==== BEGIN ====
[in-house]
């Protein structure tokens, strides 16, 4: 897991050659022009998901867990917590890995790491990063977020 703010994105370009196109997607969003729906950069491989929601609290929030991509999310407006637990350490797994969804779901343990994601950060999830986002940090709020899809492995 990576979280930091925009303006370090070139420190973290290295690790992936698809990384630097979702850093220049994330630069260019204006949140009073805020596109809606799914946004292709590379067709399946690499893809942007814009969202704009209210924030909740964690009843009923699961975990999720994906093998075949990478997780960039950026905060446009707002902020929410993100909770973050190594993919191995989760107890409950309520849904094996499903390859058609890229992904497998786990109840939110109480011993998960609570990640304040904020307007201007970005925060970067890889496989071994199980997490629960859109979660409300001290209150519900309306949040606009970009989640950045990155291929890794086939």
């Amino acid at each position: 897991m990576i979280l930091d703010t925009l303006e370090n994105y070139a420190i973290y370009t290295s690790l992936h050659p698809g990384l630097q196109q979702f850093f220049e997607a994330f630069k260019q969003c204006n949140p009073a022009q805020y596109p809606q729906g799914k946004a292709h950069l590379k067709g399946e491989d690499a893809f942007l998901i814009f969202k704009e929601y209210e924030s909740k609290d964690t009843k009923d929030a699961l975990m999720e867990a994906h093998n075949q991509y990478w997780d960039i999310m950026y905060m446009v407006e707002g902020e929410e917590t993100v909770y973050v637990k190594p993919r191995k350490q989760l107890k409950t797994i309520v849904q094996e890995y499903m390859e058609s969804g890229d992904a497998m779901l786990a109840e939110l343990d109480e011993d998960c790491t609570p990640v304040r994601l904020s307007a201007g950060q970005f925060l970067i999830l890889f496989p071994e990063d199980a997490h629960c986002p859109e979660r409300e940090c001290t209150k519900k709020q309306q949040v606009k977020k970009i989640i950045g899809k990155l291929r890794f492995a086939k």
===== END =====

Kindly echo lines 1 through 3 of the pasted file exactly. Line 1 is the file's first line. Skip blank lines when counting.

[in-house]
């Protein structure tokens, strides 16, 4: 897991050659022009998901867990917590890995790491990063977020 703010994105370009196109997607969003729906950069491989929601609290929030991509999310407006637990350490797994969804779901343990994601950060999830986002940090709020899809492995 990576979280930091925009303006370090070139420190973290290295690790992936698809990384630097979702850093220049994330630069260019204006949140009073805020596109809606799914946004292709590379067709399946690499893809942007814009969202704009209210924030909740964690009843009923699961975990999720994906093998075949990478997780960039950026905060446009707002902020929410993100909770973050190594993919191995989760107890409950309520849904094996499903390859058609890229992904497998786990109840939110109480011993998960609570990640304040904020307007201007970005925060970067890889496989071994199980997490629960859109979660409300001290209150519900309306949040606009970009989640950045990155291929890794086939």
């Amino acid at each position: 897991m990576i979280l930091d703010t925009l303006e370090n994105y070139a420190i973290y370009t290295s690790l992936h050659p698809g990384l630097q196109q979702f850093f220049e997607a994330f630069k260019q969003c204006n949140p009073a022009q805020y596109p809606q729906g799914k946004a292709h950069l590379k067709g399946e491989d690499a893809f942007l998901i814009f969202k704009e929601y209210e924030s909740k609290d964690t009843k009923d929030a699961l975990m999720e867990a994906h093998n075949q991509y990478w997780d960039i999310m950026y905060m446009v407006e707002g902020e929410e917590t993100v909770y973050v637990k190594p993919r191995k350490q989760l107890k409950t797994i309520v849904q094996e890995y499903m390859e058609s969804g890229d992904a497998m779901l786990a109840e939110l343990d109480e011993d998960c790491t609570p990640v304040r994601l904020s307007a201007g950060q970005f925060l970067i999830l890889f496989p071994e990063d199980a997490h629960c986002p859109e979660r409300e940090c001290t209150k519900k709020q309306q949040v606009k977020k970009i989640i950045g899809k990155l291929r890794f492995a086939k």